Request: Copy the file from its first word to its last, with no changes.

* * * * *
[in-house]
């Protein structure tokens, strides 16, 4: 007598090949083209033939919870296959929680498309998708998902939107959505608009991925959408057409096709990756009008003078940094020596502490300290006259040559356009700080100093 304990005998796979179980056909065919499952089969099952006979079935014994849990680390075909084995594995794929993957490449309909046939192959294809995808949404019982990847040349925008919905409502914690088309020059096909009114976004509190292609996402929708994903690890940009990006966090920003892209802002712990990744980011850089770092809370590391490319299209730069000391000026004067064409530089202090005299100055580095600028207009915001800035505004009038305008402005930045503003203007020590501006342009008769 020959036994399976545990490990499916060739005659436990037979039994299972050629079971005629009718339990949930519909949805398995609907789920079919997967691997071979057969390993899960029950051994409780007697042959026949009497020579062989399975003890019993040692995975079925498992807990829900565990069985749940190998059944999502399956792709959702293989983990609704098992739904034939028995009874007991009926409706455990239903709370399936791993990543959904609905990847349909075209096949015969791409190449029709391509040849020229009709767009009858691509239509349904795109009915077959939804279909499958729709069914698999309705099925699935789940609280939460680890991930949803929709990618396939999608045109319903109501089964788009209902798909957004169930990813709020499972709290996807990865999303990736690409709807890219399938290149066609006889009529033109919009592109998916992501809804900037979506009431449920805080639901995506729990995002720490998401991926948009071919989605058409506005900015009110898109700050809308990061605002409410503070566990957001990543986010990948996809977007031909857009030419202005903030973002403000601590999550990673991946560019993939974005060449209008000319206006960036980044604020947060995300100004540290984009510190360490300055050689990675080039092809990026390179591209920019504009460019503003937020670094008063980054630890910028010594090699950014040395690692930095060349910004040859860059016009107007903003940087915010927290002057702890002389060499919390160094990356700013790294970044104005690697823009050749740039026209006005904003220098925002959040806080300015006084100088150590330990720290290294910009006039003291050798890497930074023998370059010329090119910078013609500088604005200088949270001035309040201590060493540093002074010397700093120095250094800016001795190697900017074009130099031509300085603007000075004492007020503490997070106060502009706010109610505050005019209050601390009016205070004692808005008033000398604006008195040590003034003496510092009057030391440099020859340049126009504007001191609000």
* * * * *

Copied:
[in-house]
């Protein structure tokens, strides 16, 4: 007598090949083209033939919870296959929680498309998708998902939107959505608009991925959408057409096709990756009008003078940094020596502490300290006259040559356009700080100093 304990005998796979179980056909065919499952089969099952006979079935014994849990680390075909084995594995794929993957490449309909046939192959294809995808949404019982990847040349925008919905409502914690088309020059096909009114976004509190292609996402929708994903690890940009990006966090920003892209802002712990990744980011850089770092809370590391490319299209730069000391000026004067064409530089202090005299100055580095600028207009915001800035505004009038305008402005930045503003203007020590501006342009008769 020959036994399976545990490990499916060739005659436990037979039994299972050629079971005629009718339990949930519909949805398995609907789920079919997967691997071979057969390993899960029950051994409780007697042959026949009497020579062989399975003890019993040692995975079925498992807990829900565990069985749940190998059944999502399956792709959702293989983990609704098992739904034939028995009874007991009926409706455990239903709370399936791993990543959904609905990847349909075209096949015969791409190449029709391509040849020229009709767009009858691509239509349904795109009915077959939804279909499958729709069914698999309705099925699935789940609280939460680890991930949803929709990618396939999608045109319903109501089964788009209902798909957004169930990813709020499972709290996807990865999303990736690409709807890219399938290149066609006889009529033109919009592109998916992501809804900037979506009431449920805080639901995506729990995002720490998401991926948009071919989605058409506005900015009110898109700050809308990061605002409410503070566990957001990543986010990948996809977007031909857009030419202005903030973002403000601590999550990673991946560019993939974005060449209008000319206006960036980044604020947060995300100004540290984009510190360490300055050689990675080039092809990026390179591209920019504009460019503003937020670094008063980054630890910028010594090699950014040395690692930095060349910004040859860059016009107007903003940087915010927290002057702890002389060499919390160094990356700013790294970044104005690697823009050749740039026209006005904003220098925002959040806080300015006084100088150590330990720290290294910009006039003291050798890497930074023998370059010329090119910078013609500088604005200088949270001035309040201590060493540093002074010397700093120095250094800016001795190697900017074009130099031509300085603007000075004492007020503490997070106060502009706010109610505050005019209050601390009016205070004692808005008033000398604006008195040590003034003496510092009057030391440099020859340049126009504007001191609000």